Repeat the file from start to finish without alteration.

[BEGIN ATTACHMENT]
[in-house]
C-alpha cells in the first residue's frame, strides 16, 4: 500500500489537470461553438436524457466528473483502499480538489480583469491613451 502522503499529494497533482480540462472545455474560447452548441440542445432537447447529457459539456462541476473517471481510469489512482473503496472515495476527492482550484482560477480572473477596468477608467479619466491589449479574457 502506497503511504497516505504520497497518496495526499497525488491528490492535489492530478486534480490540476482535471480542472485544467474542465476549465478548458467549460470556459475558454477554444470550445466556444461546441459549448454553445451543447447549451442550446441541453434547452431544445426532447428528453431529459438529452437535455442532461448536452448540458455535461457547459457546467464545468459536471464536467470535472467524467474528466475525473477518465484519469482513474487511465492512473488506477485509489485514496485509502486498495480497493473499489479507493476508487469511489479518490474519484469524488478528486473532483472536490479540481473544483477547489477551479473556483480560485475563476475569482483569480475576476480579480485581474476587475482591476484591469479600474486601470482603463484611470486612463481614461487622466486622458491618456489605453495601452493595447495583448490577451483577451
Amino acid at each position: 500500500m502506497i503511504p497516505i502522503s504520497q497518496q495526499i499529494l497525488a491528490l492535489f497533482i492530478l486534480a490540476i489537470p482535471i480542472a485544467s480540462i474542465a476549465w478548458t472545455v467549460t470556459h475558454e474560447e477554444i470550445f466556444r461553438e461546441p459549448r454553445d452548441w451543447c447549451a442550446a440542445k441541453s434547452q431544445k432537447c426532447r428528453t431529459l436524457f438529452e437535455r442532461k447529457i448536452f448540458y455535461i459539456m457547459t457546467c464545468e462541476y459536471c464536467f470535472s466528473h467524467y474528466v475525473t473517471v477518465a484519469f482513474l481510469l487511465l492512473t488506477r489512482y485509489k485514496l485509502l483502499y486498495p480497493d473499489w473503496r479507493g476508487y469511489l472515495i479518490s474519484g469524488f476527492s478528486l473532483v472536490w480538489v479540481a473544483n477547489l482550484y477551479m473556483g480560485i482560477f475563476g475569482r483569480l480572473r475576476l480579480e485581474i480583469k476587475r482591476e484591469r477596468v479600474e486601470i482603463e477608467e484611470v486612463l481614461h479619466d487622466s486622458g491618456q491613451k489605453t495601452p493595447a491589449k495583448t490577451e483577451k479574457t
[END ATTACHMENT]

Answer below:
[in-house]
C-alpha cells in the first residue's frame, strides 16, 4: 500500500489537470461553438436524457466528473483502499480538489480583469491613451 502522503499529494497533482480540462472545455474560447452548441440542445432537447447529457459539456462541476473517471481510469489512482473503496472515495476527492482550484482560477480572473477596468477608467479619466491589449479574457 502506497503511504497516505504520497497518496495526499497525488491528490492535489492530478486534480490540476482535471480542472485544467474542465476549465478548458467549460470556459475558454477554444470550445466556444461546441459549448454553445451543447447549451442550446441541453434547452431544445426532447428528453431529459438529452437535455442532461448536452448540458455535461457547459457546467464545468459536471464536467470535472467524467474528466475525473477518465484519469482513474487511465492512473488506477485509489485514496485509502486498495480497493473499489479507493476508487469511489479518490474519484469524488478528486473532483472536490479540481473544483477547489477551479473556483480560485475563476475569482483569480475576476480579480485581474476587475482591476484591469479600474486601470482603463484611470486612463481614461487622466486622458491618456489605453495601452493595447495583448490577451483577451
Amino acid at each position: 500500500m502506497i503511504p497516505i502522503s504520497q497518496q495526499i499529494l497525488a491528490l492535489f497533482i492530478l486534480a490540476i489537470p482535471i480542472a485544467s480540462i474542465a476549465w478548458t472545455v467549460t470556459h475558454e474560447e477554444i470550445f466556444r461553438e461546441p459549448r454553445d452548441w451543447c447549451a442550446a440542445k441541453s434547452q431544445k432537447c426532447r428528453t431529459l436524457f438529452e437535455r442532461k447529457i448536452f448540458y455535461i459539456m457547459t457546467c464545468e462541476y459536471c464536467f470535472s466528473h467524467y474528466v475525473t473517471v477518465a484519469f482513474l481510469l487511465l492512473t488506477r489512482y485509489k485514496l485509502l483502499y486498495p480497493d473499489w473503496r479507493g476508487y469511489l472515495i479518490s474519484g469524488f476527492s478528486l473532483v472536490w480538489v479540481a473544483n477547489l482550484y477551479m473556483g480560485i482560477f475563476g475569482r483569480l480572473r475576476l480579480e485581474i480583469k476587475r482591476e484591469r477596468v479600474e486601470i482603463e477608467e484611470v486612463l481614461h479619466d487622466s486622458g491618456q491613451k489605453t495601452p493595447a491589449k495583448t490577451e483577451k479574457t